Archives for category: World of poetry

Welcome to the One Page Poetry Circle at St. Agnes Branch Library! On Tuesday, May 9, we’ll be reading and discussing the work of established poets on the theme of Poetry and Theft (see particulars below).

Stop thief! Whether someone steals your heart, your belongings, or your poetry, there is a lot of theft out there. While theft and losing things can be bad, poetic theft borrows from other poets to add to the conversation and that’s valuable — unless too much is stolen from one poet and then it’s piracy!

In the poetic form cento (collage), which goes back to Virgil and Homer, every part of a poem must be filched from a different poet. Simone Muench’s “Wolf Cento” begins with words from Anne Sexton’s “Frenzy” and ends with a line from Carl Sandburg’s “Wilderness.”

Very quick. Very intense, like a wolf
at a live heart, the sun breaks down.
What is important is to avoid
the time allotted for disavowels
as the livid wound
leaves a trace    leaves an abscess
takes its contraction for those clouds
that dip thunder & vanish
like rose leaves in closed jars.
Age approaches, slowly. But it cannot
crystal bone into thin air.
The small hours open their wounds for me.
This is a woman’s confession:
I keep this wolf because the wilderness gave it to me.

In Shakespeare’s Othello, Iago, a character who intends to ruin Desdemona and Othello, states something that is true, but his truthfulness disguises his intentions: 

Who steals my purse steals trash; ’tis something, nothing;
’twas mine, ’tis his, and has been slave to thousands;
But he that filches from me my good name
Robs me of that which not enriches him,
And makes me poor indeed.

In “Song of Fairies Robbing an Orchard” Leigh Hunt wrote of the rewards of theft:

Stolen sweets are always sweeter,
Stolen kisses much completer,
Stolen looks are nice in chapels,
Stolen, stolen, be your apples.

If you can’t make our free library event let’s hear from you anyway by telling us what poem you would have brought or commenting. To do so, click on the small gray speech balloon next to the date.

Abigail Burnham Bloom and AnnaLee Wilson

Poetry and Theft
Tuesday, May 9, 5:30 – 6:30 pm, St. Agnes Branch Library, 444 Amsterdam Avenue (near 81st Street), 3rd Floor

The One Page Poetry Circle is sponsored by the New York Public Library and is open to all. St. Agnes Branch Library is handicap accessible.


Welcome to the One Page Poetry Circle at St. Agnes Branch Library!

Date: Tuesday, February 9
Time: 5:30 – 6:30 pm
Place: St. Agnes Branch Library, 444 Amsterdam Avenue (near 81st Street), 3rd Floor
Theme: Poetry from Afar

OPPC_Poster_Feb09Find a poem! Read a poem! Discuss a poem!
We’re back for the eighth season of the One Page Poetry Circle where people gather to examine the works of established poets. While there’s no instructor and this is not a workshop for personal writing, once a month OPPC gives everyone a place to become teachers and learners to explore the form, content, language and meaning of poetry. Since the circle started, participants have selected and discussed 860 poems and have read countless others in pursuit of poetry that speaks to them.

On February 9 we will have our first get-together of 2016 with Poetry from Afar. Most of the poetry we discuss stems from Great Britain or the United States, so this will be an attempt to look at poetry outside of the usual tradition.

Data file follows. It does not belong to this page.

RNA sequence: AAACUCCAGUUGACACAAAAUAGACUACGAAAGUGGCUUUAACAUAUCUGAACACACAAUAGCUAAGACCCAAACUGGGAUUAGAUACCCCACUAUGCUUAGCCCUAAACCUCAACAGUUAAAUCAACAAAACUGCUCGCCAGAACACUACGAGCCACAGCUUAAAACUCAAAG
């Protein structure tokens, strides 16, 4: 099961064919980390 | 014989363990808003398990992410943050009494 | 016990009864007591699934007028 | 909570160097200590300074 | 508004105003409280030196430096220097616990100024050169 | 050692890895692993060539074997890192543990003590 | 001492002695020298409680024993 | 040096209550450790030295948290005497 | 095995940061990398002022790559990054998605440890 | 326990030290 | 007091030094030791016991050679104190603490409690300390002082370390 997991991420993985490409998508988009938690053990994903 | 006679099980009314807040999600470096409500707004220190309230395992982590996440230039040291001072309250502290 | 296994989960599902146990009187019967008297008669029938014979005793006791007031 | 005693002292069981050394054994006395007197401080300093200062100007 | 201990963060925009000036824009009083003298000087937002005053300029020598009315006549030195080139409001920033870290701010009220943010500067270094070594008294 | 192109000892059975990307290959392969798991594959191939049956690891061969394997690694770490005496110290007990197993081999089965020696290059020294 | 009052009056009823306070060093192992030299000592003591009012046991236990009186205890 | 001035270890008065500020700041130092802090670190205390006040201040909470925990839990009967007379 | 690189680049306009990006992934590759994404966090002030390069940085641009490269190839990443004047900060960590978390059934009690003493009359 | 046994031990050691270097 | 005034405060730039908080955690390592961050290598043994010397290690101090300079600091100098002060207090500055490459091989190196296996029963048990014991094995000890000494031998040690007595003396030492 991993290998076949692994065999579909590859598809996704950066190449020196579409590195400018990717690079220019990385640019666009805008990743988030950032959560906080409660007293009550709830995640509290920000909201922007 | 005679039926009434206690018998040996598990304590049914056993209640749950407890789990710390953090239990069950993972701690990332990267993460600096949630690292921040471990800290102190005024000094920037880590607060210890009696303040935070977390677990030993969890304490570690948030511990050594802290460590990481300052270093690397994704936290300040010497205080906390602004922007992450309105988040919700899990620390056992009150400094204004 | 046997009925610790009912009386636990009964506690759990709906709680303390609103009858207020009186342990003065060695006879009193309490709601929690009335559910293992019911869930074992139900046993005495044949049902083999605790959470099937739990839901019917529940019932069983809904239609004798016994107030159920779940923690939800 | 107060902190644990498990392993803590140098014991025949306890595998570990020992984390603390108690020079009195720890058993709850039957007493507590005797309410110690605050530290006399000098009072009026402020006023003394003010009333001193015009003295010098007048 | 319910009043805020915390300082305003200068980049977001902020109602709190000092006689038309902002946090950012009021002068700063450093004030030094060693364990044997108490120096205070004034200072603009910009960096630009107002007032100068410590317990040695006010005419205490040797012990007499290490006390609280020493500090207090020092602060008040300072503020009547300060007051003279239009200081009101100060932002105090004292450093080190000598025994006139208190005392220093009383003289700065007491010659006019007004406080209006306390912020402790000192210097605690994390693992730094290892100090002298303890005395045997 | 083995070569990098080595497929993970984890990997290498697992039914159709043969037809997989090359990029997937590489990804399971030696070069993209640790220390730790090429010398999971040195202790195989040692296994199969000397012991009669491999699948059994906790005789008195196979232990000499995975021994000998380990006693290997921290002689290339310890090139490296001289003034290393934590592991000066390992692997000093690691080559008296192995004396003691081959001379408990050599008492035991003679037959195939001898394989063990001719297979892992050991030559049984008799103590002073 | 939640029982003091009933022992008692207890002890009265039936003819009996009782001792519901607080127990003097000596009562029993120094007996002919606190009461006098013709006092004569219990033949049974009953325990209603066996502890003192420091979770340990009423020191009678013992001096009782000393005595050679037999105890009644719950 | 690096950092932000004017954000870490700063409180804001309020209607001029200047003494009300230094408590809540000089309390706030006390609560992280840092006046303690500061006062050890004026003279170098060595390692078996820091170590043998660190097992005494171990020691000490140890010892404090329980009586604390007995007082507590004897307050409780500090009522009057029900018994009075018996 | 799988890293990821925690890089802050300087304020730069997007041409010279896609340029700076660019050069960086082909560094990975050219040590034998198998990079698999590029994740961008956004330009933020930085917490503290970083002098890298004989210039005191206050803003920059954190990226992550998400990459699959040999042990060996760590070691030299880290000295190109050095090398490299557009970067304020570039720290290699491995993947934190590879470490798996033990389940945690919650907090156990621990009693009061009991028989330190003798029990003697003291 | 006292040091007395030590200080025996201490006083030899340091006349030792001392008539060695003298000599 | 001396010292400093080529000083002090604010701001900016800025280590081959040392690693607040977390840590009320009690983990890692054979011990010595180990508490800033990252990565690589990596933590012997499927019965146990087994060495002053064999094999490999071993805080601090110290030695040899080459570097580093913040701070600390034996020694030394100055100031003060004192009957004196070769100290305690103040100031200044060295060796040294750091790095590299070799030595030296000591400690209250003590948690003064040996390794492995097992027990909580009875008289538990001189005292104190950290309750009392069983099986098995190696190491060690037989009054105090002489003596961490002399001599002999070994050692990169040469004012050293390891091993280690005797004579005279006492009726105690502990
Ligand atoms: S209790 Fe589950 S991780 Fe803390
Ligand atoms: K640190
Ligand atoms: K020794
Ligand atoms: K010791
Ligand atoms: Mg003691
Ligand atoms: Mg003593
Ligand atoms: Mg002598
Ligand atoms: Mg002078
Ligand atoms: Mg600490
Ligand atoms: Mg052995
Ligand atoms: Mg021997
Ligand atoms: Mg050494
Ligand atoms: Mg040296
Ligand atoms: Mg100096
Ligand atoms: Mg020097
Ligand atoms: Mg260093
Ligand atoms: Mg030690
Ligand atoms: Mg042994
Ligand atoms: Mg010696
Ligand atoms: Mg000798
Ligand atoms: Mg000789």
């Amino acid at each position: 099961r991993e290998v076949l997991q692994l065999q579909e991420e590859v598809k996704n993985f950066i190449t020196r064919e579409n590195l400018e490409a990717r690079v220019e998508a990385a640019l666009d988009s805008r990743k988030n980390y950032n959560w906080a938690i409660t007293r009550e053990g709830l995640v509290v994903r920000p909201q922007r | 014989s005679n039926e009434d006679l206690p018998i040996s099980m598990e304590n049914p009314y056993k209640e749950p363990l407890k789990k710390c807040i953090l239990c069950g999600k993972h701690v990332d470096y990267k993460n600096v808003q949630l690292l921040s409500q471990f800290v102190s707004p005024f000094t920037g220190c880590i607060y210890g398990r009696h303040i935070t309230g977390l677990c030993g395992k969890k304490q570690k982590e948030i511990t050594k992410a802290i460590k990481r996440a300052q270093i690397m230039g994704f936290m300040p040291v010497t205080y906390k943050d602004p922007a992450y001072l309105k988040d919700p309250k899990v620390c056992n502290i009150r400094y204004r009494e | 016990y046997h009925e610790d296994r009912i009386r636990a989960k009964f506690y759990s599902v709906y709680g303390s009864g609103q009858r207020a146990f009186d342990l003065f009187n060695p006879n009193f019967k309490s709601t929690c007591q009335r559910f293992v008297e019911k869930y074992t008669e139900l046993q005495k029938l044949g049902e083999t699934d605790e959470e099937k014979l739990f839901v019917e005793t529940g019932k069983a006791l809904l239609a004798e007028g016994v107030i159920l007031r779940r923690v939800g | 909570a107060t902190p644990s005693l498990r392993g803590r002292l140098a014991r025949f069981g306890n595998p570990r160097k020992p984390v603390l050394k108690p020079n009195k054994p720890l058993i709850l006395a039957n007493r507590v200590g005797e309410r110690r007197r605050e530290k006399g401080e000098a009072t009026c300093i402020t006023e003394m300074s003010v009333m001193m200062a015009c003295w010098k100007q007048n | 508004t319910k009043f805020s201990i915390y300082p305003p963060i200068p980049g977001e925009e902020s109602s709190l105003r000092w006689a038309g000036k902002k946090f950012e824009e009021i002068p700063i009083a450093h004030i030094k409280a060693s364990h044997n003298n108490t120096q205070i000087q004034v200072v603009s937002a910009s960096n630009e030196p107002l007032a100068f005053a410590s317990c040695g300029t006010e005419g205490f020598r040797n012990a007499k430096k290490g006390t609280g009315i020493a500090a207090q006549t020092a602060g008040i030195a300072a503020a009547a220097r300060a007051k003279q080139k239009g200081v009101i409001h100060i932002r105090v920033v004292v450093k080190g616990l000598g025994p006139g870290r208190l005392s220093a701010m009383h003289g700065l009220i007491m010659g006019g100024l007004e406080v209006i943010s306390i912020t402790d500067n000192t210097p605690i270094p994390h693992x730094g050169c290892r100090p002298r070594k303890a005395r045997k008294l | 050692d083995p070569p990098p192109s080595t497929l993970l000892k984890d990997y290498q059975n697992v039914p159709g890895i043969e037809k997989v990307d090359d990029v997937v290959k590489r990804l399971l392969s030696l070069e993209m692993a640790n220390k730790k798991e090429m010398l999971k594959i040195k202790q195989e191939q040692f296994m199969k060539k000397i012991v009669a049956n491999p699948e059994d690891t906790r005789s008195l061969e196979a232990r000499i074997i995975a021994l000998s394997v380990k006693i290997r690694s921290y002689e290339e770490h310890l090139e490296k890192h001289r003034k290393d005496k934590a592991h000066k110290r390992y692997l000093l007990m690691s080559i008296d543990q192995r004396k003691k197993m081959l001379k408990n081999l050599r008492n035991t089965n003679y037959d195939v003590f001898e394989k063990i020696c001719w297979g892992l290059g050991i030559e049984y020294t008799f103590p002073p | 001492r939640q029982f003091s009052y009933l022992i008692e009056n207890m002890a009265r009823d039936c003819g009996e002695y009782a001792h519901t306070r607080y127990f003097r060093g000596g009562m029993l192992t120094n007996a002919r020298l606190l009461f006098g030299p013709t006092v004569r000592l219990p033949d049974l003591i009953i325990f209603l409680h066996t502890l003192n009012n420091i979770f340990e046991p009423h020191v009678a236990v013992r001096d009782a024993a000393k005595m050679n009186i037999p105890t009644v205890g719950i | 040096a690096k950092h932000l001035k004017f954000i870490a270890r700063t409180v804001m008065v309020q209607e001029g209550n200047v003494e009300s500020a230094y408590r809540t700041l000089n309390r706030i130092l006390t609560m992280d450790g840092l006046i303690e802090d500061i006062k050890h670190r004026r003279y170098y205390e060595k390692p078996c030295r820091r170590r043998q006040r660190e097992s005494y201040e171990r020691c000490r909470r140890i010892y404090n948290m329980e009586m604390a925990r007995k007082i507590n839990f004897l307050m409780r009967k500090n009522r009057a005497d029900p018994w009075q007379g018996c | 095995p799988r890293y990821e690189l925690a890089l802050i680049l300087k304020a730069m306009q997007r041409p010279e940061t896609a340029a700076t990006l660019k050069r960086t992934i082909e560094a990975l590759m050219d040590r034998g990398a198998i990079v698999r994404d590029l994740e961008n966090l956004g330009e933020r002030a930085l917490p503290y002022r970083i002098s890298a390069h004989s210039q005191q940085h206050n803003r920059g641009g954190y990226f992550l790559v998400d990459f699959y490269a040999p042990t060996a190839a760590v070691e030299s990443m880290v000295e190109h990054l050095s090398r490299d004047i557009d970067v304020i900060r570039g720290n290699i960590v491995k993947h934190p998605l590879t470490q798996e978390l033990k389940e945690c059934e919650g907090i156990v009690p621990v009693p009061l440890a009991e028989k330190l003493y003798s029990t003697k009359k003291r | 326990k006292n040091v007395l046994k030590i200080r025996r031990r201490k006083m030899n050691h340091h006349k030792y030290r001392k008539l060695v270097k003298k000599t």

AnnaLee’s first search for Poetry from Afar seemed as if she wasn’t leaving home at all. Poems may have hailed from Romania before WW2, but their English translations were too familiar. After pushing further East, she came upon a contemporary Tibetan poem entitled Zur ze yi ge (“Cynical Letter”) written in 1983. The author, Chögyam Trungpa Rinpoche, who fled Tibet for India, then Scotland, then Colorado and finally Nova Scotia, gives insight into Tibetan Buddhism through irony and a mixing of ancient symbols with modern traditions.

The laughing poet 
Has run out of breath and died. 
The religious spin circles, in accordance with religion;                       
If they had not practiced their religion, they could not spin.
The sinner cannot spin according to religion;
He spins according to not knowing how to spin.
The yogis spin by practicing yoga;
If they don’t have cakras to spin, they are not yogis.
Chögyam is spinning, watching the spinning/samsara;
If there is no samsara/spinning, there is no Chögyam.

—Translated from Tibetan by the author.

In another way of thinking Abigail found that Poetry from Afar may come to the poet from a distant state of mind and may evoke a distant place. Samuel Taylor Coleridge wrote as the subtitle of “Kubla Khan,” “Or, a vision in a dream. A Fragment.” The poem begins with an evocative description of an imaginary kingdom:

In Xanadu did Kubla Khan 
A stately pleasure-dome decree: 
Where Alph, the sacred river, ran 
Through caverns measureless to man 
     Down to a sunless sea. 
So twice five miles of fertile ground 
With walls and towers were girdled round; 
And there were gardens bright with sinuous rills, 
Where blossomed many an incense-bearing tree; 
And here were forests ancient as the hills, 
Enfolding sunny spots of greenery.

Although some forms of Poetry from Afar are familiar to us, like haiku, there is a world of poetry for us to explore!

We look forward to seeing what Poems from Afar you discover and to discussing them with you on February 9.

Bring a poem of a known poet. Bring a friend. And widen the circle! We hope you will blog with us at

Spring Schedule:
February 9: Poetry from Afar
March 8: Poetry and Science
April 12: Poetry and Identity
May 10: Poetry and Failure and Success

Abigail Burnham Bloom and
AnnaLee Wilson

The One Page Poetry Circle is sponsored by the New York Public Library and is open to all. St. Agnes Branch Library is handicap accessible.